The Qualcomm XR Optimized Certification Program will help OEM partners deliver on that rich experience by guaranteeing compatibility between the 5G phone and the viewer, specifically looking at these key features: Six Degrees of Freedom (6DoF), head tracking performance, display calibration validation, motion to photon latency validation, power and thermal performance.

5G connectivity and the lighter, nimbler designs of the viewers will also help make the experience more mobile, creating more opportunities for engagement. Another limitation of the current systems is that they are mostly used within the home.

If the relative success of Oculus Quest is something to go by, it seems clear that standalone VR headsets are what users want, but for those who might not be quite as ready to invest XR, viewers might be the closest thing to a standalone experience. Linking XR viewers to 5G smartphones is a smart move because of the experience that can be delivered through 5G but also because it represents a great opportunity for OEMs and carriers to offer bundles lowering the barrier of entry some more.

XR Must Connect Not Isolate

Peter Chou has always been a big believer in VR after all HTC got into this business when he was still the CEO. He first teased the idea of XRSpace back in 2019 at Mobile World Congress when he talked about an XR experience with a social component at its core. The idea of bringing a social component to VR is not new. Last year, Facebook launched Horizon, basically a VR world designed for Oculus users to meet and socialize. The move seemed a pretty obvious step to make Facebook relevant in the future and limit the risk of missing the transition from mobile in a similar way as we saw from the PC to mobile. Chou’s decision, however,  has little to do with business model and a lot to do with opportunity as he claims that without a social component, VR will fail to win over a broader set of consumers.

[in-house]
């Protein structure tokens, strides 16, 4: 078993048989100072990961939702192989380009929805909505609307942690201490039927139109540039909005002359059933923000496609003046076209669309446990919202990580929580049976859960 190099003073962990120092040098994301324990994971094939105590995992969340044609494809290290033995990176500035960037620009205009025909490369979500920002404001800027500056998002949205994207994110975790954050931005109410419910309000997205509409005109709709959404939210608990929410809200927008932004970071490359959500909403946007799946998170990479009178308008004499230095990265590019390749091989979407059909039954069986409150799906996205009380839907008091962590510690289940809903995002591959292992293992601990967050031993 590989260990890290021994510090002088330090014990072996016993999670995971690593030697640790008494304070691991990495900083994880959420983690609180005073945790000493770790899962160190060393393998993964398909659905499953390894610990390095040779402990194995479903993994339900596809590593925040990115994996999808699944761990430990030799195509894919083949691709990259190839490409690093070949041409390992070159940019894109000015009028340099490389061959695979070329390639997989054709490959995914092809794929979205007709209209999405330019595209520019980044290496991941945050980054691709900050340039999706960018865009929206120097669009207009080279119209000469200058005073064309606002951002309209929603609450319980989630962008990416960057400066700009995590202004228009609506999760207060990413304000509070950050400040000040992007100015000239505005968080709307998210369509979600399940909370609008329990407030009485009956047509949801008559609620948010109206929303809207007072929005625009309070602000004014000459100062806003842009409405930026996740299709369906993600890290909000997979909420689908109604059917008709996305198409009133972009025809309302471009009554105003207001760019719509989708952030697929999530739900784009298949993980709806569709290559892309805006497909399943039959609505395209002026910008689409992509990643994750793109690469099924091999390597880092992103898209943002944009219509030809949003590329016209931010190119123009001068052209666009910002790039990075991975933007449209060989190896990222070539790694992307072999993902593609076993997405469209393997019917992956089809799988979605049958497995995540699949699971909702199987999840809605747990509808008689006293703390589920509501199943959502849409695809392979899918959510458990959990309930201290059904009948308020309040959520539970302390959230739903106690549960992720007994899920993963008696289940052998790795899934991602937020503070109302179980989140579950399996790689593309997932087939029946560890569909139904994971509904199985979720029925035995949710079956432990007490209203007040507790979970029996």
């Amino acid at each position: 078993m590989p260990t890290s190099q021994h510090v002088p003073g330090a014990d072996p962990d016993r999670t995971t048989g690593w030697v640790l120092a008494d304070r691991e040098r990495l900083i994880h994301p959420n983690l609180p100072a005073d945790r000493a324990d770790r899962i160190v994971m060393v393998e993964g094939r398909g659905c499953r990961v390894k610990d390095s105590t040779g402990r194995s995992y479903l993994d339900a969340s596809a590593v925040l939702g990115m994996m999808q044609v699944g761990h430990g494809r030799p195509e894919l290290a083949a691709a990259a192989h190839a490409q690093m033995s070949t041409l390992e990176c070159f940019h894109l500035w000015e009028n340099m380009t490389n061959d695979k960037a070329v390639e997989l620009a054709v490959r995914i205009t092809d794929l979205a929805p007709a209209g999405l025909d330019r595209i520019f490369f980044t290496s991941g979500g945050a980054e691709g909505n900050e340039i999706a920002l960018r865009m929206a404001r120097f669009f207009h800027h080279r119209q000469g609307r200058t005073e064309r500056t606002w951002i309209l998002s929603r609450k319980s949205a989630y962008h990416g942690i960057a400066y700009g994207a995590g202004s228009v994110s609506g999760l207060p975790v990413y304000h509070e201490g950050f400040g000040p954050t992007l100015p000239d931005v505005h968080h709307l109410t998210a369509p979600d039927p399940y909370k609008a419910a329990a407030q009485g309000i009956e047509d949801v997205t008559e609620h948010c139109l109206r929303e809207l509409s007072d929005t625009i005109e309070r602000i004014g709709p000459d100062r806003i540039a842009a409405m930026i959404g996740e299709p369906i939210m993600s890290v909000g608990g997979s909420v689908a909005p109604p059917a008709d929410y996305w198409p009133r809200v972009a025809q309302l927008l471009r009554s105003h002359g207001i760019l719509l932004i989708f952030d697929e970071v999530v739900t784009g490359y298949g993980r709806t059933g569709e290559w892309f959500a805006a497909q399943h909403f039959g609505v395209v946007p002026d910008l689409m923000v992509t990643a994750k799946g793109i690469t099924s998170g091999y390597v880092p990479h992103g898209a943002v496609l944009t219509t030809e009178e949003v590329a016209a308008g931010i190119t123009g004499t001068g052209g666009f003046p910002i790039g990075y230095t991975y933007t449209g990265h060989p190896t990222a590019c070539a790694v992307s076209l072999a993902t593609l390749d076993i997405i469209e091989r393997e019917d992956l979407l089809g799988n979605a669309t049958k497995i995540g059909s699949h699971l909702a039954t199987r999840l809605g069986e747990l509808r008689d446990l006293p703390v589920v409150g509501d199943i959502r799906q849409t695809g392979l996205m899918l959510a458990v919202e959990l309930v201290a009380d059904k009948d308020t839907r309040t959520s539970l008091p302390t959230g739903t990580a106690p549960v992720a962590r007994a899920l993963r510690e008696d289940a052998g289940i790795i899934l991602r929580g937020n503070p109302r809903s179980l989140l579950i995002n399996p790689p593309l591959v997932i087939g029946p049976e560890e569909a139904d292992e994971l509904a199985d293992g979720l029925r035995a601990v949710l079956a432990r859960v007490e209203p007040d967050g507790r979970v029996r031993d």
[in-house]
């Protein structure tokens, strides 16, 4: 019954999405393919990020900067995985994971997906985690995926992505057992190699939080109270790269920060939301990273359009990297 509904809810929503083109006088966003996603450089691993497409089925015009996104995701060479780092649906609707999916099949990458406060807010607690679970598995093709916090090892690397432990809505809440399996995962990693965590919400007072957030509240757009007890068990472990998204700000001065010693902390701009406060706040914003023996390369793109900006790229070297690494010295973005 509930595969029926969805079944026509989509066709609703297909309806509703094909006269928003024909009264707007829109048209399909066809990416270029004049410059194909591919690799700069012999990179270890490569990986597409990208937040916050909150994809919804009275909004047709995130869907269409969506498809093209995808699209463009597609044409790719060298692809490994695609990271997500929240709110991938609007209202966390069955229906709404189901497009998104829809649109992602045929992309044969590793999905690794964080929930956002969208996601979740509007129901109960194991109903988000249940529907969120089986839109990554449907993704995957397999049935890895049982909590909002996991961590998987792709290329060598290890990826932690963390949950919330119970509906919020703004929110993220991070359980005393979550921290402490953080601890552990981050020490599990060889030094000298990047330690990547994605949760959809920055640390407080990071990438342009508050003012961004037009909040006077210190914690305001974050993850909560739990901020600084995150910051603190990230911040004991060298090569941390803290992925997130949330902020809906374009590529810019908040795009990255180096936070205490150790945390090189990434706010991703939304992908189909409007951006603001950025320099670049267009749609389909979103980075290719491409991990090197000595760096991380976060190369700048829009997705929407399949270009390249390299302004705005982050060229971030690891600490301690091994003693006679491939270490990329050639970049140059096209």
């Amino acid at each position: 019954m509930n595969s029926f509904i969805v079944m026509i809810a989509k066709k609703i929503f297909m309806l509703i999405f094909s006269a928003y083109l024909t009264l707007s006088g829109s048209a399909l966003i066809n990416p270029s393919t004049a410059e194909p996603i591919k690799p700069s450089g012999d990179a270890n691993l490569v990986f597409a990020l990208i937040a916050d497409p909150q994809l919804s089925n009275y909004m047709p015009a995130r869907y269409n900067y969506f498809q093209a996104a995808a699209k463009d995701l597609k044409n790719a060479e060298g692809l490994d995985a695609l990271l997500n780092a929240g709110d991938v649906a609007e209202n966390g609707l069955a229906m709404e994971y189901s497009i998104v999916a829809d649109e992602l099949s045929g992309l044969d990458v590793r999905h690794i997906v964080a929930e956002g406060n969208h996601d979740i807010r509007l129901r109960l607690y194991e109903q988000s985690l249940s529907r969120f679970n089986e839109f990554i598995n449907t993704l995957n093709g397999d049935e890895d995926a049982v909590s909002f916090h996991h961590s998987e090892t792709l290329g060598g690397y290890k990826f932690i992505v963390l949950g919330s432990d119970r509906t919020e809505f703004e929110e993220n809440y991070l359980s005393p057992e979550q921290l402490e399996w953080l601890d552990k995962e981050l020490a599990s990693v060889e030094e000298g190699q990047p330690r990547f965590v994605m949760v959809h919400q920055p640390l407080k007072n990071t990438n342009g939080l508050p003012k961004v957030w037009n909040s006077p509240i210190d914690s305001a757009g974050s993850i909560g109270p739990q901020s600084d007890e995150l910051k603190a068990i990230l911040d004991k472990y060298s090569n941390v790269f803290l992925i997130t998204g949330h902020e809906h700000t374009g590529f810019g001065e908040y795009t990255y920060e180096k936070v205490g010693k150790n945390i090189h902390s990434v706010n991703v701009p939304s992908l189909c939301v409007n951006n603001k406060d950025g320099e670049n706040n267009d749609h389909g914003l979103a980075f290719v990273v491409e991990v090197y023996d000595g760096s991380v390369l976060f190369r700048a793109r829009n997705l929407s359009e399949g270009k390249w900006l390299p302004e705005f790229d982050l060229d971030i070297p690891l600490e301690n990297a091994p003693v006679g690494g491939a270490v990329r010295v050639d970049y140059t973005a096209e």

While XRSpace Mova grabs the title of the world’s first 5G consumer mobile VR headset powered by Qualcomm, it is the XRSpace Manova platform that should get much of our attention. Manova introduces full-body avatars that can interact in a different social context like work, health and fitness, education and entertainment. Mova is capable through its sensors and a proprietary scanning technology to understand hand gestures and analyze real-world spaces to replicate them within the VR app. Between 5G and this scanning tech, it sure sounds like Mova will allow for much more freedom than the current head-mounted displays allow for, which will help build a broader set of use cases and, therefore, a wider appeal.

If there is one thing that COVID-19 has shown us is how much can be done digitally. What it has also made clear is that humans will always crave real-life human contact and interaction. So, it seems to me that Chou’s idea that VR should connect not isolate people makes a lot of sense. Whether or not the platform will be successful will depend on how much content is created, another limitation the segment is currently facing, and how much it will all cost.

As I look at the marketing videos and material for XRSpaces, I am struck by the lack of diversity that comes screaming through these vignettes. If we want to extend our reality and create more opportunities for social interaction, let’s make sure it is a better reality, one where everybody feels seen and represented. The lack of diversity in VR could ultimately cap its opportunity much more so than cost and tech.